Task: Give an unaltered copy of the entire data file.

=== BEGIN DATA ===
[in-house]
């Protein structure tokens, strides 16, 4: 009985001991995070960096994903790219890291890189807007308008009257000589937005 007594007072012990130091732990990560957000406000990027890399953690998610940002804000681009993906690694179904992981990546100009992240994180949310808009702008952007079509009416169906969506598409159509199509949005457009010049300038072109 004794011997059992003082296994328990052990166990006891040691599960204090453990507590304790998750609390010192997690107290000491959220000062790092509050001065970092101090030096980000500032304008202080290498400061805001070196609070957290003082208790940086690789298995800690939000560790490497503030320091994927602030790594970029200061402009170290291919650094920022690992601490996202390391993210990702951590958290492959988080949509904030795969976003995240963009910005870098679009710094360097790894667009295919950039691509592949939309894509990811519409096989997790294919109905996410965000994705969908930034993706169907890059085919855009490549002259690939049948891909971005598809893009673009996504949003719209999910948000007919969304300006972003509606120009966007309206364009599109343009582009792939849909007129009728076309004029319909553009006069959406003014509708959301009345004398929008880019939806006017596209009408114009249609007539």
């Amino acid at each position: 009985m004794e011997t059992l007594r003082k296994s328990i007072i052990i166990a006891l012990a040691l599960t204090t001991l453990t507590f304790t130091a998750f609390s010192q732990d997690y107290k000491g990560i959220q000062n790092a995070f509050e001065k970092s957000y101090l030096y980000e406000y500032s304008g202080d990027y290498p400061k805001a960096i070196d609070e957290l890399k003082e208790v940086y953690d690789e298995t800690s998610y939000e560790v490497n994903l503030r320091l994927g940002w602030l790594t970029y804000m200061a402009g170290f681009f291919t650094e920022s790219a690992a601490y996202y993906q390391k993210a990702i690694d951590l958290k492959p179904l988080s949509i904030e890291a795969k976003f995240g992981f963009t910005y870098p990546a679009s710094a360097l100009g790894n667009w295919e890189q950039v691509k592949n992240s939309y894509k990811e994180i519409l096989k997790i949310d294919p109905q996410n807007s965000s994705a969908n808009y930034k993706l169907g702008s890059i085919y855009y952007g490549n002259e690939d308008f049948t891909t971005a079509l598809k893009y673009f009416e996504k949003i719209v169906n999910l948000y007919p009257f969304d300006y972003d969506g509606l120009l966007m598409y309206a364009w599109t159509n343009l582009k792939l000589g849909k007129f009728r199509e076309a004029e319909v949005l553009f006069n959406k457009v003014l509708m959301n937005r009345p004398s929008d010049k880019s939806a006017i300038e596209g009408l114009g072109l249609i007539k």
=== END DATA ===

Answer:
[in-house]
């Protein structure tokens, strides 16, 4: 009985001991995070960096994903790219890291890189807007308008009257000589937005 007594007072012990130091732990990560957000406000990027890399953690998610940002804000681009993906690694179904992981990546100009992240994180949310808009702008952007079509009416169906969506598409159509199509949005457009010049300038072109 004794011997059992003082296994328990052990166990006891040691599960204090453990507590304790998750609390010192997690107290000491959220000062790092509050001065970092101090030096980000500032304008202080290498400061805001070196609070957290003082208790940086690789298995800690939000560790490497503030320091994927602030790594970029200061402009170290291919650094920022690992601490996202390391993210990702951590958290492959988080949509904030795969976003995240963009910005870098679009710094360097790894667009295919950039691509592949939309894509990811519409096989997790294919109905996410965000994705969908930034993706169907890059085919855009490549002259690939049948891909971005598809893009673009996504949003719209999910948000007919969304300006972003509606120009966007309206364009599109343009582009792939849909007129009728076309004029319909553009006069959406003014509708959301009345004398929008880019939806006017596209009408114009249609007539």
């Amino acid at each position: 009985m004794e011997t059992l007594r003082k296994s328990i007072i052990i166990a006891l012990a040691l599960t204090t001991l453990t507590f304790t130091a998750f609390s010192q732990d997690y107290k000491g990560i959220q000062n790092a995070f509050e001065k970092s957000y101090l030096y980000e406000y500032s304008g202080d990027y290498p400061k805001a960096i070196d609070e957290l890399k003082e208790v940086y953690d690789e298995t800690s998610y939000e560790v490497n994903l503030r320091l994927g940002w602030l790594t970029y804000m200061a402009g170290f681009f291919t650094e920022s790219a690992a601490y996202y993906q390391k993210a990702i690694d951590l958290k492959p179904l988080s949509i904030e890291a795969k976003f995240g992981f963009t910005y870098p990546a679009s710094a360097l100009g790894n667009w295919e890189q950039v691509k592949n992240s939309y894509k990811e994180i519409l096989k997790i949310d294919p109905q996410n807007s965000s994705a969908n808009y930034k993706l169907g702008s890059i085919y855009y952007g490549n002259e690939d308008f049948t891909t971005a079509l598809k893009y673009f009416e996504k949003i719209v169906n999910l948000y007919p009257f969304d300006y972003d969506g509606l120009l966007m598409y309206a364009w599109t159509n343009l582009k792939l000589g849909k007129f009728r199509e076309a004029e319909v949005l553009f006069n959406k457009v003014l509708m959301n937005r009345p004398s929008d010049k880019s939806a006017i300038e596209g009408l114009g072109l249609i007539k």